It is possible for a computer program downloaded from the Internet to detect viruses and spyware. Internet downloads to detect and/or remove viruses have been provided by Trend Micro, Panda Software, and others for years. These to me are 2nd Opinion Virus Scans. If you primary virus/spyware scanning software Symantec, McAfee, AVG, Avast or others seems not to work, then using an Internet virus scanner that has the latest virus signatures is an effective way to check for and to catch virus and spyware escapees.

One definite fact illustrated to me every day is that no one virus detection and removal program detects and removes all viruses. You can run one program, then another and several more, only to find that the last program still detects and removes some viruses or spyware. Each program has its own plan of attack on how to do the best job. However, some viruses and spyware are always missed. So the $50 or $139 question is can one click PC repair programs catch enough viruses and spyware for your computer to be fully repaired. It is likely that the computer is repaired for that day, but probably not for that year.

Viruses and spyware tend to party in your computer. They invite all their virus and spyware friends into your computer for a giant beer keg party. Over time the computer in-perceptively slows down until it needs to be repaired. Once a virus and spyware has made its home in your computer it builds defences against detection and removal.

The first virus that prevented removal I encountered was the log-in to Windows and then Windows immediately logs you out removal prevention virus. It is like a log-in then log-out revolving door. Since you cannot log-in to Windows, you are unable to remove the virus or spyware. This trick is easy to repair. The trick has now all but disappeared only to be replaced by others like the virus that blocks EXE files from running. When EXE files are blocked, the error messages Windows displays are highly misleading lies. They are like politicians lying to their constituents to get re-elected rather than telling them the hard truth. Not only can you never trust a politician but you also can never trust a Windows error message. How does one click Internet virus removal software protect you from or fix this? One click Internet virus removal software could run because they are mostly Java and ActiveX scripts and not EXE files.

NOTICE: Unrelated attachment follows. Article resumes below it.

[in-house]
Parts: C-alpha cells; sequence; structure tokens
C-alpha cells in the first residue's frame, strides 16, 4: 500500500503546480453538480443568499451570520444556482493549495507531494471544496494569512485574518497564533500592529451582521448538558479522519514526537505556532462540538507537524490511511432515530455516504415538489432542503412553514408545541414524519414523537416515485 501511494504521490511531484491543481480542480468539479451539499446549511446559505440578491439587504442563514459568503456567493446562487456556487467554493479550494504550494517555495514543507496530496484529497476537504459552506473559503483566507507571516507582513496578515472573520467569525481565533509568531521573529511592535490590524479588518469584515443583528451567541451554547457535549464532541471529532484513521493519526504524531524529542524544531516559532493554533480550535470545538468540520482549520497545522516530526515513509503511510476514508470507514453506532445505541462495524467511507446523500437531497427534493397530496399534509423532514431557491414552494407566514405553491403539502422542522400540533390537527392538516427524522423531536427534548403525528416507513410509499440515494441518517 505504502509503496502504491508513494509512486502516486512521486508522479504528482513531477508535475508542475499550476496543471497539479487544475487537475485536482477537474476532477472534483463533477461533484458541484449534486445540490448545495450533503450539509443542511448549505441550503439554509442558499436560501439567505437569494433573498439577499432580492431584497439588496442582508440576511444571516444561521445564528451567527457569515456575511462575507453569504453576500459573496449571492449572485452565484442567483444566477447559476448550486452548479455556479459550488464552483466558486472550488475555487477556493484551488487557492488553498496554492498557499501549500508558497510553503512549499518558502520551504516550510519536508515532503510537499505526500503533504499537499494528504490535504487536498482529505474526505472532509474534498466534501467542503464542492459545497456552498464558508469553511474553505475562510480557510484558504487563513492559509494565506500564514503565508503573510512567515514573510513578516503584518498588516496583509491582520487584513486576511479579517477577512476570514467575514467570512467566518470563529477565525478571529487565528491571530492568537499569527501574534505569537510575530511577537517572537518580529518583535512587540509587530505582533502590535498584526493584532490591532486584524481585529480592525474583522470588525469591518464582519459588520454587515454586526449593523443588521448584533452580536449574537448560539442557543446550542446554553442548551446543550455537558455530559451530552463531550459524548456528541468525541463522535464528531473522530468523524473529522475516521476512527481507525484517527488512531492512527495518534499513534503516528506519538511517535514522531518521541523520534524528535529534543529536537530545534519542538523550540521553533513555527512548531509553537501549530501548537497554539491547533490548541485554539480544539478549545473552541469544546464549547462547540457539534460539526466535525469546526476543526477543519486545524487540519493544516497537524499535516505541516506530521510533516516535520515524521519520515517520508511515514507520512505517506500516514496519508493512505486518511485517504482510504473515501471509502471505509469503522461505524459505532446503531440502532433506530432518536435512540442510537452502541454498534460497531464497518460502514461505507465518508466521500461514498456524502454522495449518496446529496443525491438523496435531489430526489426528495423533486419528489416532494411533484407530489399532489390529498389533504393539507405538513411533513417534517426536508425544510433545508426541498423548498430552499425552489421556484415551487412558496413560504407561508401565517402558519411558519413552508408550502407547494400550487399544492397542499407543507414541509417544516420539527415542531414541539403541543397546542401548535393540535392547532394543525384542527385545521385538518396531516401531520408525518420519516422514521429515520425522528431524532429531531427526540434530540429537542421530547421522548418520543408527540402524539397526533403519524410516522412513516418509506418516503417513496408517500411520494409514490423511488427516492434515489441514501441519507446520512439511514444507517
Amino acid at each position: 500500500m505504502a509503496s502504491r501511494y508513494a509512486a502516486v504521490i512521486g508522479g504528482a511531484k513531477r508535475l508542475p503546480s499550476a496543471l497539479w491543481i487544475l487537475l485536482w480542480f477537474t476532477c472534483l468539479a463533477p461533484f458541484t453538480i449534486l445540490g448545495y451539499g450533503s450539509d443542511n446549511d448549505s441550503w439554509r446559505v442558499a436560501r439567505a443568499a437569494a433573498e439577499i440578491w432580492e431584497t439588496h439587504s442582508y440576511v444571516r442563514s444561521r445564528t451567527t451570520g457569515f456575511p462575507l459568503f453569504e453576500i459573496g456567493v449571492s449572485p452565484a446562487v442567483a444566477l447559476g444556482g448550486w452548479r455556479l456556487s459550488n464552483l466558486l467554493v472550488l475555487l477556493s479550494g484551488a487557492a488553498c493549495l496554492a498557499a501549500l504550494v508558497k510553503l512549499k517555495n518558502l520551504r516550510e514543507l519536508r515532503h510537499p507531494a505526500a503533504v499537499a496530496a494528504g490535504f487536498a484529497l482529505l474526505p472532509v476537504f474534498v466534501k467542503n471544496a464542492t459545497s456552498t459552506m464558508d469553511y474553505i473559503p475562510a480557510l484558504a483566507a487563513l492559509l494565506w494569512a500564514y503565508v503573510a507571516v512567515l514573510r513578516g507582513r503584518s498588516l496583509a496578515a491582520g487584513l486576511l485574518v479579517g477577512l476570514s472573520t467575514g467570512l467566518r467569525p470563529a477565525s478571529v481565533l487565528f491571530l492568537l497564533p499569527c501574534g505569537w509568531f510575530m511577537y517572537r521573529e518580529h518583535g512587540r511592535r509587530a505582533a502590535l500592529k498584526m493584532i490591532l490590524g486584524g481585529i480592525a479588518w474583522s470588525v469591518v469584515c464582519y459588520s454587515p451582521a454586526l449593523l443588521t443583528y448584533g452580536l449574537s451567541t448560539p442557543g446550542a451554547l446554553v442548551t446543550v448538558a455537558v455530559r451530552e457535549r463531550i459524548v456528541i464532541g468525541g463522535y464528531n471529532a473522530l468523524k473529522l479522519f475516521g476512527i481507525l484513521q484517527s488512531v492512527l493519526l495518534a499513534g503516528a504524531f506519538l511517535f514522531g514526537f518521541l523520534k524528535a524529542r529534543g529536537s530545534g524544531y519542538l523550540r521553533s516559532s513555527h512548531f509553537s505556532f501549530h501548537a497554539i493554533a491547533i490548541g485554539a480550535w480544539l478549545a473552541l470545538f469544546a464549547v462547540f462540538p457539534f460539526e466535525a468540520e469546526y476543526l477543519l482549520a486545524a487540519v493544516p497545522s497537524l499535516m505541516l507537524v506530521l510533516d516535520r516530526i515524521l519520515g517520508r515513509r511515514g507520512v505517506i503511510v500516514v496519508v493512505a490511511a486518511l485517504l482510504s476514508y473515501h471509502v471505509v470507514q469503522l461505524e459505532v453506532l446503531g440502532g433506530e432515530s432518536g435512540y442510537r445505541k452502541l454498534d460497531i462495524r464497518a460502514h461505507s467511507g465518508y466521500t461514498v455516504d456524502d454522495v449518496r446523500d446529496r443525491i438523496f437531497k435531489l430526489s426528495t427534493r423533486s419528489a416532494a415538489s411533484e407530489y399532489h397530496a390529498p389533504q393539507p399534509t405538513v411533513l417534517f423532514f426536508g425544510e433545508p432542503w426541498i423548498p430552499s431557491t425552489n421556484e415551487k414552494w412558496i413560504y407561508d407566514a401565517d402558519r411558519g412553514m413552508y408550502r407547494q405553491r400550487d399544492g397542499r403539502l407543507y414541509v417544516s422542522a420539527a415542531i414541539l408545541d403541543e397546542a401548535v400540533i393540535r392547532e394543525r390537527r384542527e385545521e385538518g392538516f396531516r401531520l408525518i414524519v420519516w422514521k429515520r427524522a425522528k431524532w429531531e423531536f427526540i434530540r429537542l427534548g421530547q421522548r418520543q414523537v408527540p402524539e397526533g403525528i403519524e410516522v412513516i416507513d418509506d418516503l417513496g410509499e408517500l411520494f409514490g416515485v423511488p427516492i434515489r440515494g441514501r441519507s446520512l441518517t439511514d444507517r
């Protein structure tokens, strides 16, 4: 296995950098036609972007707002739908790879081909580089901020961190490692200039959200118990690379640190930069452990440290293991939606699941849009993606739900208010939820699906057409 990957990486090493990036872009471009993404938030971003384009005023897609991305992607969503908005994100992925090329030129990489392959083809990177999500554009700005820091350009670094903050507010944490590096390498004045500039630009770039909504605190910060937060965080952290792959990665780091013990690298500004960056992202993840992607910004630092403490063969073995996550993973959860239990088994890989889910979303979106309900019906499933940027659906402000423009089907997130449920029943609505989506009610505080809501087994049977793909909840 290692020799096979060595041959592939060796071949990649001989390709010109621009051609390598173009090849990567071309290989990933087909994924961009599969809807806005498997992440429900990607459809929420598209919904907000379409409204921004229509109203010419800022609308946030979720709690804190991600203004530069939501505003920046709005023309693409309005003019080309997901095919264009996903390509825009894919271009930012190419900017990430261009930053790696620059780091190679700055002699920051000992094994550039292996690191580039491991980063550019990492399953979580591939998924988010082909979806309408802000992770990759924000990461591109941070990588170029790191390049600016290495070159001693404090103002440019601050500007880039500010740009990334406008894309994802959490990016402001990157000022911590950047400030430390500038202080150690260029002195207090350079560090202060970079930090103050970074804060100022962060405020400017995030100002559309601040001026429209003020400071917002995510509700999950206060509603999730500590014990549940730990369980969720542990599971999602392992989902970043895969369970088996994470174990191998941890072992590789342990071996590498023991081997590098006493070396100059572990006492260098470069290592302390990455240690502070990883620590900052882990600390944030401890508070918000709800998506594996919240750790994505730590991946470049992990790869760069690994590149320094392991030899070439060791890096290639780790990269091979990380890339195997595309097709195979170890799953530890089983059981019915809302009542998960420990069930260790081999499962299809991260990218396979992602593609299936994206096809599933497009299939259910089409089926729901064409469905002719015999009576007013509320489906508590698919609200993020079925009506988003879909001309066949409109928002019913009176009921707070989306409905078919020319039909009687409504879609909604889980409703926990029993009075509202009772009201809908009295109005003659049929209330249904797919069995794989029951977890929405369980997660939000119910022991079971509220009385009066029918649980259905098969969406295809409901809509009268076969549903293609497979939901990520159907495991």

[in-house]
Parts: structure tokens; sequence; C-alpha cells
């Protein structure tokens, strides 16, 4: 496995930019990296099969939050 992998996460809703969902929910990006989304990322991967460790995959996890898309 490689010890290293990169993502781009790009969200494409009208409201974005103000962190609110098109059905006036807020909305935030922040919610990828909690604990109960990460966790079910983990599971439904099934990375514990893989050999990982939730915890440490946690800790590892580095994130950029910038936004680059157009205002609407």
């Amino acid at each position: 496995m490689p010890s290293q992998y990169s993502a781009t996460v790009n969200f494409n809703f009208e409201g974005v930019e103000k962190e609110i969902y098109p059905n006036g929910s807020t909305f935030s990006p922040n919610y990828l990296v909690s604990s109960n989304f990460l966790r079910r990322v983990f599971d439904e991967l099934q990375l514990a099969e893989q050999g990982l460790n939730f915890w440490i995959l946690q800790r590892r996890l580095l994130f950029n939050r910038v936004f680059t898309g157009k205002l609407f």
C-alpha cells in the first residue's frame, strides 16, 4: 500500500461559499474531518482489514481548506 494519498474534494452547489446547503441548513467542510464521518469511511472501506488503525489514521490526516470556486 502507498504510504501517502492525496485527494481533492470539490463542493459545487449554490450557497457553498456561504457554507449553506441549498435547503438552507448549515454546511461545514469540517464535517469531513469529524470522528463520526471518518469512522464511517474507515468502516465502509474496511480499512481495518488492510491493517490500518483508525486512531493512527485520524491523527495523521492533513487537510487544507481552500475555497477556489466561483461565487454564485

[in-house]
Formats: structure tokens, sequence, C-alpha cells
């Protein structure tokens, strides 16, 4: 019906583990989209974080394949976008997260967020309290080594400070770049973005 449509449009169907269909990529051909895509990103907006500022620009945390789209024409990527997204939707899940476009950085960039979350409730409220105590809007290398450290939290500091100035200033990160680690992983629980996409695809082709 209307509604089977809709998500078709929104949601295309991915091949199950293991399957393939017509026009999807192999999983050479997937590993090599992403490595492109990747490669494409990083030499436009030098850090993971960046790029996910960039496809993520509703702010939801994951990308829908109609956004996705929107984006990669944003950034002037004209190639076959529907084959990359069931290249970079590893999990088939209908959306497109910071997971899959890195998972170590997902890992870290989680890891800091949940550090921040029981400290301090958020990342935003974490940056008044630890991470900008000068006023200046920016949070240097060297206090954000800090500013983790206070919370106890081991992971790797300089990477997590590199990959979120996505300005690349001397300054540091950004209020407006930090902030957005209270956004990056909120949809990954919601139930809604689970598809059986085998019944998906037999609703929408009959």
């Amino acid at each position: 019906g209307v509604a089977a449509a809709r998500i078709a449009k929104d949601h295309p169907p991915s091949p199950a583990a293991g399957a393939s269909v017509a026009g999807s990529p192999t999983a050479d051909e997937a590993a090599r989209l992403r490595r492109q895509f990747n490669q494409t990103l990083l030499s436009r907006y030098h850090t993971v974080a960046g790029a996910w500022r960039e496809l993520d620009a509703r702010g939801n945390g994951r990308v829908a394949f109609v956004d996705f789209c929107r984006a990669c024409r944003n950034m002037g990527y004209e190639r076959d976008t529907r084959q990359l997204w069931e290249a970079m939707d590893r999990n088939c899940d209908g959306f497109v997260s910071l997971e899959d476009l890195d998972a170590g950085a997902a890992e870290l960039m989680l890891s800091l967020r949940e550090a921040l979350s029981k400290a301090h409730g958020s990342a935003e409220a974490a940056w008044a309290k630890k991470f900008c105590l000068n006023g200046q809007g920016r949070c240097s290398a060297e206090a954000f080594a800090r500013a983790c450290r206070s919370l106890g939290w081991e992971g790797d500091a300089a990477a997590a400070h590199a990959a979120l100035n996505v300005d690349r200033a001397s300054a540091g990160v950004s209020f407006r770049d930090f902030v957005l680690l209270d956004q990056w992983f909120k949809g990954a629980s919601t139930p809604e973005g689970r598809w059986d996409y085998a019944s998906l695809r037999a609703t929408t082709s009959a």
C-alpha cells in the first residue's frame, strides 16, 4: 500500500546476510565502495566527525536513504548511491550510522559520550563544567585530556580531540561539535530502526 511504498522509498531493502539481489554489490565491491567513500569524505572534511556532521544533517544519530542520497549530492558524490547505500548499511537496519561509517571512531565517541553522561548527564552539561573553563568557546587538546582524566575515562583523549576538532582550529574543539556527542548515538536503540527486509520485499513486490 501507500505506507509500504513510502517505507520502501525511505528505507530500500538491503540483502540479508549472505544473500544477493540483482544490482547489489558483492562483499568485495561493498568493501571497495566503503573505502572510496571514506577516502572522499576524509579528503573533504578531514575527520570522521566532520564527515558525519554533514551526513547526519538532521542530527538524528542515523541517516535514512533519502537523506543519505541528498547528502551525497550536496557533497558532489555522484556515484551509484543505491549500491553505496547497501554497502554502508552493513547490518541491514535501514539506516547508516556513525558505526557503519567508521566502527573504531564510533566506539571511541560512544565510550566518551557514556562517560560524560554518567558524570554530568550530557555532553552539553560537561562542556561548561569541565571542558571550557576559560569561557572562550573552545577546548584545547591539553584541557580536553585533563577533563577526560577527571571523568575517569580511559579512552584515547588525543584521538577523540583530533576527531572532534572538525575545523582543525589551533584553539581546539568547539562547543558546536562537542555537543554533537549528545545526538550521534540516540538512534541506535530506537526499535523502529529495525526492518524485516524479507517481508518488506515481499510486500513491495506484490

Windows corruption can easily be caused by simple changes to the Windows Registry (the primary control mechanism in Windows for Windows and all other programs). Such changes can cause severe dementia to Windows. Other configuration changes can block Internet access or prevent your computer from going to specific sites.

Some viruses are root kits that load into a computer’s memory at the start of the initial boot up process. Some root kits install themselves in the Master Boot Record (MBR). The MBR is the first information that is read from the disk drive when the computer is turned on. Can a one click Internet computer repair program detect this? It is possible. Can a one click Internet computer program repair this?